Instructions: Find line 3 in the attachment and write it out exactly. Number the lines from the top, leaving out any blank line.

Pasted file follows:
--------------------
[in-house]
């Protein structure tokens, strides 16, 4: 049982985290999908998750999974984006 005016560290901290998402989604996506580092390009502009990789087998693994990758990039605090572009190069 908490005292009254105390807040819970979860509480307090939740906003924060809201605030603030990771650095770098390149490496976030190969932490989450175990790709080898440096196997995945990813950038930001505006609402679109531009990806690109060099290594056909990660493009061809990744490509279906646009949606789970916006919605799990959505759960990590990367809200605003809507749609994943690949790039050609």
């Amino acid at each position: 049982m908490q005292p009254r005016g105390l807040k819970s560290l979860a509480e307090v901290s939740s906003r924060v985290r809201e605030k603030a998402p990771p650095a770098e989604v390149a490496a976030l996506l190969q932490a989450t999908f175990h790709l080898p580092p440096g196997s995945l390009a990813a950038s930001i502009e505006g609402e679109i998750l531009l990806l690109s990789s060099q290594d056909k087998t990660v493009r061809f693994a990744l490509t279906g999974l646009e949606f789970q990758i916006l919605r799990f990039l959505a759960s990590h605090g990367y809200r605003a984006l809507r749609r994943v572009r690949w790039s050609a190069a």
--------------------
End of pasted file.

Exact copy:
């Amino acid at each position: 049982m908490q005292p009254r005016g105390l807040k819970s560290l979860a509480e307090v901290s939740s906003r924060v985290r809201e605030k603030a998402p990771p650095a770098e989604v390149a490496a976030l996506l190969q932490a989450t999908f175990h790709l080898p580092p440096g196997s995945l390009a990813a950038s930001i502009e505006g609402e679109i998750l531009l990806l690109s990789s060099q290594d056909k087998t990660v493009r061809f693994a990744l490509t279906g999974l646009e949606f789970q990758i916006l919605r799990f990039l959505a759960s990590h605090g990367y809200r605003a984006l809507r749609r994943v572009r690949w790039s050609a190069a």